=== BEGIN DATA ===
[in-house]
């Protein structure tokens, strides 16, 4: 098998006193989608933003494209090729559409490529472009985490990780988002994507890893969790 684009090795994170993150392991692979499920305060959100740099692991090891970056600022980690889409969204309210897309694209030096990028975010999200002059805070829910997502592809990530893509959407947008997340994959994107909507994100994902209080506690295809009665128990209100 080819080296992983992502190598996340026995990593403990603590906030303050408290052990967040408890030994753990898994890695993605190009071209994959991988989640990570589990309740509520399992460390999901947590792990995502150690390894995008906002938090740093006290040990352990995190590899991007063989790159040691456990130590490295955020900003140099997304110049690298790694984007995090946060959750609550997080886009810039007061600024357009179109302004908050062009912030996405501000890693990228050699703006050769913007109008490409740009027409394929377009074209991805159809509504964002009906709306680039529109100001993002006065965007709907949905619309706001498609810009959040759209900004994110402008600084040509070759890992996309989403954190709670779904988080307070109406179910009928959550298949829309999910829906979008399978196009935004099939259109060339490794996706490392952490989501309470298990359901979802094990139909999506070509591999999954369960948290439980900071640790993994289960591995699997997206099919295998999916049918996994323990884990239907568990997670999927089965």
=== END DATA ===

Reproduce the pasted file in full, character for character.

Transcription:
[in-house]
């Protein structure tokens, strides 16, 4: 098998006193989608933003494209090729559409490529472009985490990780988002994507890893969790 684009090795994170993150392991692979499920305060959100740099692991090891970056600022980690889409969204309210897309694209030096990028975010999200002059805070829910997502592809990530893509959407947008997340994959994107909507994100994902209080506690295809009665128990209100 080819080296992983992502190598996340026995990593403990603590906030303050408290052990967040408890030994753990898994890695993605190009071209994959991988989640990570589990309740509520399992460390999901947590792990995502150690390894995008906002938090740093006290040990352990995190590899991007063989790159040691456990130590490295955020900003140099997304110049690298790694984007995090946060959750609550997080886009810039007061600024357009179109302004908050062009912030996405501000890693990228050699703006050769913007109008490409740009027409394929377009074209991805159809509504964002009906709306680039529109100001993002006065965007709907949905619309706001498609810009959040759209900004994110402008600084040509070759890992996309989403954190709670779904988080307070109406179910009928959550298949829309999910829906979008399978196009935004099939259109060339490794996706490392952490989501309470298990359901979802094990139909999506070509591999999954369960948290439980900071640790993994289960591995699997997206099919295998999916049918996994323990884990239907568990997670999927089965």